Birgit Fisher says she enjoys bringing her four children to the Saint Marks Lighthouse for a fun history lesson.
"A lighthouse is always special. You see it from afar, and it is a special building. It is also an old building," says Fisher.
Terry Peacock with the U.S. Fish and Wildlife Service says the dirt surrounding the old lighthouse is saturated with lead and must be removed before ownership of the lighthouse is transferred to the wildlife service from the U.S. Coast Guard.
"The Coast Guard will have to receive funding in order to clean up the contaminates that are down there. Once they receive the funding, they will have to go in and determine how deep and how far the contaminates extend from the lighthouse," says Peacock.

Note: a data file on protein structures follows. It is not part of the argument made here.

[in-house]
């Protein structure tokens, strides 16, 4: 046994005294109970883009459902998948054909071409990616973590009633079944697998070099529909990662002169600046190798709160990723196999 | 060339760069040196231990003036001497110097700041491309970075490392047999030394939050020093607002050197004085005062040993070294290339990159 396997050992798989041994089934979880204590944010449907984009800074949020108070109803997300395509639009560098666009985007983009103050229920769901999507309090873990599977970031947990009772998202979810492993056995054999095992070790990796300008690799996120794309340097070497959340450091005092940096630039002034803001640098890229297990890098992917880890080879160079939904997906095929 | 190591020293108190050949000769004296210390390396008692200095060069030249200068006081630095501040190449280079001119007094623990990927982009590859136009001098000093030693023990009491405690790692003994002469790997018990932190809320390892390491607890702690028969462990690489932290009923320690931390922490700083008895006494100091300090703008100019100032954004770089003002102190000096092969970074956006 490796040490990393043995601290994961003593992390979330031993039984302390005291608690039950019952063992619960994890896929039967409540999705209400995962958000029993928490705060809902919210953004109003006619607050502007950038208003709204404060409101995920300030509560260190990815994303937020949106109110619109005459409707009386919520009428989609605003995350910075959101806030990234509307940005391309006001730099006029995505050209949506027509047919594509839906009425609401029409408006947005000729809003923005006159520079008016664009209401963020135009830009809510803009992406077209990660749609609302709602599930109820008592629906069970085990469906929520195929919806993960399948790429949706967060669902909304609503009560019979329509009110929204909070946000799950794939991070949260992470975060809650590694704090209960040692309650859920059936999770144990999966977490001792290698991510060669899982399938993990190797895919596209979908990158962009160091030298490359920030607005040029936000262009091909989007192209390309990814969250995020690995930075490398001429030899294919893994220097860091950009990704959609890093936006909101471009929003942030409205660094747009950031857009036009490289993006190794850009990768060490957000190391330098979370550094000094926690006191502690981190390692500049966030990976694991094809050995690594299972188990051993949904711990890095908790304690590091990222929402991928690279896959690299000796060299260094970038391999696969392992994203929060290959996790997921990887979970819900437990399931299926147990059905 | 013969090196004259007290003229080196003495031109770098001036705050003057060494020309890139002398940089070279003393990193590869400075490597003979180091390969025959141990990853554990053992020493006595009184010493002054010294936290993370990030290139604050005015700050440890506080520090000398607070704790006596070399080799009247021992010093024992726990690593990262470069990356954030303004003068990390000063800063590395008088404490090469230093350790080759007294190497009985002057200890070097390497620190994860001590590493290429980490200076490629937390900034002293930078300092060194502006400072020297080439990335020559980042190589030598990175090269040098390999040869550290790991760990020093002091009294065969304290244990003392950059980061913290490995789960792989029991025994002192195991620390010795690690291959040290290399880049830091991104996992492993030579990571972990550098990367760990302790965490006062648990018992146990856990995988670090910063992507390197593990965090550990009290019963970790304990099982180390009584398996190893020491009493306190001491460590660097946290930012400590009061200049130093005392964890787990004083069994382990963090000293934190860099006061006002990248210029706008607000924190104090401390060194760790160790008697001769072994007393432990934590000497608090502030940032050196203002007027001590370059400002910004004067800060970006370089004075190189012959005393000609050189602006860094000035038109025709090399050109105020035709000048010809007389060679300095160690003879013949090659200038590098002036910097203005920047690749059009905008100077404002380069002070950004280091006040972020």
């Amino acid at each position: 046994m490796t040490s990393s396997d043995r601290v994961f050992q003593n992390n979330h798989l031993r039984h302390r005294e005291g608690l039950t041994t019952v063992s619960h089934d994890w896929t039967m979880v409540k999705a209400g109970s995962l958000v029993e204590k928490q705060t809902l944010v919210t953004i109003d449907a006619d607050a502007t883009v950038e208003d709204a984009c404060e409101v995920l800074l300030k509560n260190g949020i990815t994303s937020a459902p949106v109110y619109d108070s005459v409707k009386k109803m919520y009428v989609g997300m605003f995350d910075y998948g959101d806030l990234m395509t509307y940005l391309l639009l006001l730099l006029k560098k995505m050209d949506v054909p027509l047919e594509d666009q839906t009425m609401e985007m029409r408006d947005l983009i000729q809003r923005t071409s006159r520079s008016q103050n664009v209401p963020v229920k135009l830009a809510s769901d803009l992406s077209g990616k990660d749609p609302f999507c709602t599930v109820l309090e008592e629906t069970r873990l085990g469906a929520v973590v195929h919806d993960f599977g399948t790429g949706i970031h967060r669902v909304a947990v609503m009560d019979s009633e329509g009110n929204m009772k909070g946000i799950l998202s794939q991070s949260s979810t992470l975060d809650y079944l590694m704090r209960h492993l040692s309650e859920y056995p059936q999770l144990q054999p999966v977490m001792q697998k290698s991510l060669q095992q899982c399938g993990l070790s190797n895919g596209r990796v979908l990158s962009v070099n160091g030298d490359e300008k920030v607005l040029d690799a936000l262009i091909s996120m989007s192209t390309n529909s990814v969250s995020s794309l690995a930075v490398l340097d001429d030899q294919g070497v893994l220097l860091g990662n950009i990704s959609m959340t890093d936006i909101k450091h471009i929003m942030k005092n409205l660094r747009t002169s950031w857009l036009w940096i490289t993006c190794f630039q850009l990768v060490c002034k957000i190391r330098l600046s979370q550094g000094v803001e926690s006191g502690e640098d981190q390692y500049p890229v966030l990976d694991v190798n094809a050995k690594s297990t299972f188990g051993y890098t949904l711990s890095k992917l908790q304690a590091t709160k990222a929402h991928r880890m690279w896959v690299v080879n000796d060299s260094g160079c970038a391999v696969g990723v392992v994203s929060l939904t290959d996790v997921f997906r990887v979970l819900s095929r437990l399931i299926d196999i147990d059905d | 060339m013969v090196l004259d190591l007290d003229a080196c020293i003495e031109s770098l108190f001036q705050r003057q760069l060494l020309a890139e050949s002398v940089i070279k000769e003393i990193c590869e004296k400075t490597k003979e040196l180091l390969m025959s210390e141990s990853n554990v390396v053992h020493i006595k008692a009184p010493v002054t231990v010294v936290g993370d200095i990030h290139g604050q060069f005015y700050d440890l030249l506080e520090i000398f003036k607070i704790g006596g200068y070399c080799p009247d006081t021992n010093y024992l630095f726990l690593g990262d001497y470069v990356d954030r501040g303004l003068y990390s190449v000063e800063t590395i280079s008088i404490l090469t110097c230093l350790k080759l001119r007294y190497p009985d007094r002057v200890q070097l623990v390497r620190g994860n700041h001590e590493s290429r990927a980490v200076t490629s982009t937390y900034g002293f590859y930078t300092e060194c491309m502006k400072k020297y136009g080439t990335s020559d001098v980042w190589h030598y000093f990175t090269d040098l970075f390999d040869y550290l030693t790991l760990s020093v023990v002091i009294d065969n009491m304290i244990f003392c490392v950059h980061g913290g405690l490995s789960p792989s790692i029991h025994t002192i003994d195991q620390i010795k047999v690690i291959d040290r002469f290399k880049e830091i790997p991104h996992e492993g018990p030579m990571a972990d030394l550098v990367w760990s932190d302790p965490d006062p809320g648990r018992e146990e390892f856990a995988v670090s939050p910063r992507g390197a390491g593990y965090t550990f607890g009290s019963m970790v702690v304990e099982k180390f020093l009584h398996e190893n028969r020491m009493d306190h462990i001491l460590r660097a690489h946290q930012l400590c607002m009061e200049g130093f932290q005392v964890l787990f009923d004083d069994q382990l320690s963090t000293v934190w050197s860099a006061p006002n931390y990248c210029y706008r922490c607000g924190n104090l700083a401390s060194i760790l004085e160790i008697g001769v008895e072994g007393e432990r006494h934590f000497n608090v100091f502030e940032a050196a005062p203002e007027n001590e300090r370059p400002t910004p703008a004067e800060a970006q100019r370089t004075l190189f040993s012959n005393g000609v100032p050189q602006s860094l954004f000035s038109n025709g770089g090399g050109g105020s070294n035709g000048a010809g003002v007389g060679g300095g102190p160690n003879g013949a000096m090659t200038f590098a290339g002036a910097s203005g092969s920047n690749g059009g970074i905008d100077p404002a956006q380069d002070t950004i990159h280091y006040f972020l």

"From what I understand, it is not a contaminate unless you eat it. It is not leaking into the water supply or anything. It is just in the soil, and there is caution there," explains David Moody, also with the U.S. Fish and Wildlife Service.
He says the estimated cost of the soil removal is unclear at this time. He says the process could become costly if archeological items are discovered.